Afterwards, join the discussion on where our food might come from as fuel prices continue to rise and climate change threatens crops.
Film Show and Discussion on Local Food
Holywood Library, at 7.30 pm on Wednesday 14th May
Everyone Welcome. Refreshments Served!
A report by Klaus Harvey
Also see Graham Strout's report on zone5
On Saturday 29th March Transition Town Kinsale and Kinsale Tidy Towns joined forces and held TTK’s second Spring Fair. Whereas last year’s event was located at the College of Further Education, it was decided that this year the fun should be shared with everyone in the town, so public liability insurance obtained, we moved the bulk of the Fair to Short Quay, the Temperance Hall in the town centre with some events still taking place at the College. The day began with heavy clouds and hard rain, but by the time the first stalls were being set up for the market, the sun had broken through and spirits were lifted.
Opening of the 2008 Convergence Symposium. 5th April 2008
Skilling Up for Powerdown by Minister for the Environment, John Gormley.
This is the text of Minister John Gormley’s opening address that the Department of the Environment, Heritage and Local Government sent us over. Unfortunately he strayed form his script a little on the day so his interest in funding Transition initiatives in Ireland is not included here.
John Gormley Minister for the Environment, Heritage and Local Government
I am delighted to be here this morning to open the 2008 Convergence Symposium: Skilling Up for Powerdown.
Cultivate must be congratulated for putting together an impressive programme and list of speakers. The Symposium is part of the Cultivate Convergence Festival, which kicked off on Thursday with Daniel Lerch’s ideas on “Rethinking the City for an Uncertain Future” and continued yesterday with the “Rethinking the City Conference”. I am pleased to see that the Convergence Festival does not actually “converge” in Dublin but also extends out to Cloughjordan where a series of events takes place on Monday outlining a practical response for Ireland to oil depletion and climate change.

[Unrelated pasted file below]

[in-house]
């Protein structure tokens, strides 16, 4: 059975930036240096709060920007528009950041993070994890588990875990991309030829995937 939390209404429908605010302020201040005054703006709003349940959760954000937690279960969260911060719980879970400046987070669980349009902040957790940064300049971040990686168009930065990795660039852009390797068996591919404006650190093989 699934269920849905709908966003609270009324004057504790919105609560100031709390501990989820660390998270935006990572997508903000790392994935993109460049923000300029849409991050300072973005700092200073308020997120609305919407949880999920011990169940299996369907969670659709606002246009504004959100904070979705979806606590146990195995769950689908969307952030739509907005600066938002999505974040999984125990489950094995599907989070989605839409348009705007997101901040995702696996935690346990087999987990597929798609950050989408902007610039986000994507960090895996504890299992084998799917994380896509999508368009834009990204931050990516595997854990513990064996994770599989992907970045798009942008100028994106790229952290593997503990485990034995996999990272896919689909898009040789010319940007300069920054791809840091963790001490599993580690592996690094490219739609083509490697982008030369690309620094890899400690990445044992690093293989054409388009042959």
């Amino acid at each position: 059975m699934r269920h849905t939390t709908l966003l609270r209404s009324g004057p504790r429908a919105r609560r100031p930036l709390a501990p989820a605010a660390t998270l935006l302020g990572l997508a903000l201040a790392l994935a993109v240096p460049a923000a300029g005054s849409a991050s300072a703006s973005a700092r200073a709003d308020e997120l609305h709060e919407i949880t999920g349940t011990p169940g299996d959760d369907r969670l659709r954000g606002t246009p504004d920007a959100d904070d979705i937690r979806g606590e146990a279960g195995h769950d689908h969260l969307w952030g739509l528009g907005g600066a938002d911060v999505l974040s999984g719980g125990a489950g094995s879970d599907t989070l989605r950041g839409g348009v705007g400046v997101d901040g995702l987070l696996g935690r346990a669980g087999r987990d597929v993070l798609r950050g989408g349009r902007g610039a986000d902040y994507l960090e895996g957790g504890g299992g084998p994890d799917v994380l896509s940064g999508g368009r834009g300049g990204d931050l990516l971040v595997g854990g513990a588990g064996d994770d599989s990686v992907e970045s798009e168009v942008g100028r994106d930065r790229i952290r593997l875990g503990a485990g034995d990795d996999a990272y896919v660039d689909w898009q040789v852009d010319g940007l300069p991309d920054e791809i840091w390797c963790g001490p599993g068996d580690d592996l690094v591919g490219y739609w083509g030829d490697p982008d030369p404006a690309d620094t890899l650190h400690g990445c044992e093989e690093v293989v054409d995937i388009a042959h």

Future Proof Kilkenny, who are promoting the transition concept in the south east are hosting an innovative series of informal lunchtime talks and workshops entitled the ‘Global Lunch Box’. These will explore local responses to the global uncertainties of climate change and peak oil.
Lunchbox #1 Peak Oil Primer!
Thursday 8th May 13:10
Oil prices are rising and people are beginning to ask ‘will we ever run out?’ The truth, of course, is that we started to run out when the first barrel came out of the ground. Peak oil, however, is the moment in time when global supply reaches an all time high and then goes into decline. That time is round about now, and, as demand outstrips supply this will have a dramatic impact on the global economy and our way of life. Featuring a short documentary on the history of oil, this ‘lunchbox’ will explain peak oil, why it is such an important issue, and what positive opportunities this crisis may bring.
FADA is a network set up by volunteers, mostly from Co Kildare, preparing communities for peak oil by focusing on the localisation of the economy. It was formed after the Energy Forum, an event discussing peak oil organised in April 2006 by the Newbridge Integral Philosophy Group.
FADA’s objective is to help create and maintain a vibrant, diverse, secure and sustainable community by fostering ingenuity through local projects and positive action.
As a start, FADA Newbridge has been set up as a pilot branch in Newbridge to work towards the group’s objectives in the local area. It is envisaged that similar groups will be set up in other parts of Co Kildare and will be able to utilise the experience gained from FADA Newbridge.
Thursday 10th April 2008
Screening of 'The Power Of Community'
7.30 Riverbank Arts Centre, Newbridge
On the 7th of April as part of the Convergence festival a number of events will be held in Cloughjordan, home of the eco-village.